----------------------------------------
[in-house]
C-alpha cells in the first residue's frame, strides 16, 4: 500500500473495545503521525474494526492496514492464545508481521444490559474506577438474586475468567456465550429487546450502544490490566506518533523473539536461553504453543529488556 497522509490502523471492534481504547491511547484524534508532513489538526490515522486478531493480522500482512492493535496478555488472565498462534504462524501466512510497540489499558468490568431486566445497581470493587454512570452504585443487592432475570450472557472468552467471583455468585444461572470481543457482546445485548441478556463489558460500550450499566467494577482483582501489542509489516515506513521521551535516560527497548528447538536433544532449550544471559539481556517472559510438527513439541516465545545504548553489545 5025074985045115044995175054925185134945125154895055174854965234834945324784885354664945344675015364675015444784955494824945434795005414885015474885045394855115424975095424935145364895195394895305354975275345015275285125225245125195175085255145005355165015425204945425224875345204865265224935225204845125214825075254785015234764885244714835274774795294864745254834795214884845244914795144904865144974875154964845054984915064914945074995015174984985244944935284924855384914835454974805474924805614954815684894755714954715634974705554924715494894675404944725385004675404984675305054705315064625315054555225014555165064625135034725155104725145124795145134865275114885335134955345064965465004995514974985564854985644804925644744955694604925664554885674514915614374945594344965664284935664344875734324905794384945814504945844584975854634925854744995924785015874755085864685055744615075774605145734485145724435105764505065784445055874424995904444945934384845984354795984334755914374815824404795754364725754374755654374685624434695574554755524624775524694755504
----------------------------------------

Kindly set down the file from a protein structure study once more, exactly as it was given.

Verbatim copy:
[in-house]
C-alpha cells in the first residue's frame, strides 16, 4: 500500500473495545503521525474494526492496514492464545508481521444490559474506577438474586475468567456465550429487546450502544490490566506518533523473539536461553504453543529488556 497522509490502523471492534481504547491511547484524534508532513489538526490515522486478531493480522500482512492493535496478555488472565498462534504462524501466512510497540489499558468490568431486566445497581470493587454512570452504585443487592432475570450472557472468552467471583455468585444461572470481543457482546445485548441478556463489558460500550450499566467494577482483582501489542509489516515506513521521551535516560527497548528447538536433544532449550544471559539481556517472559510438527513439541516465545545504548553489545 5025074985045115044995175054925185134945125154895055174854965234834945324784885354664945344675015364675015444784955494824945434795005414885015474885045394855115424975095424935145364895195394895305354975275345015275285125225245125195175085255145005355165015425204945425224875345204865265224935225204845125214825075254785015234764885244714835274774795294864745254834795214884845244914795144904865144974875154964845054984915064914945074995015174984985244944935284924855384914835454974805474924805614954815684894755714954715634974705554924715494894675404944725385004675404984675305054705315064625315054555225014555165064625135034725155104725145124795145134865275114885335134955345064965465004995514974985564854985644804925644744955694604925664554885674514915614374945594344965664284935664344875734324905794384945814504945844584975854634925854744995924785015874755085864685055744615075774605145734485145724435105764505065784445055874424995904444945934384845984354795984334755914374815824404795754364725754374755654374685624434695574554755524624775524694755504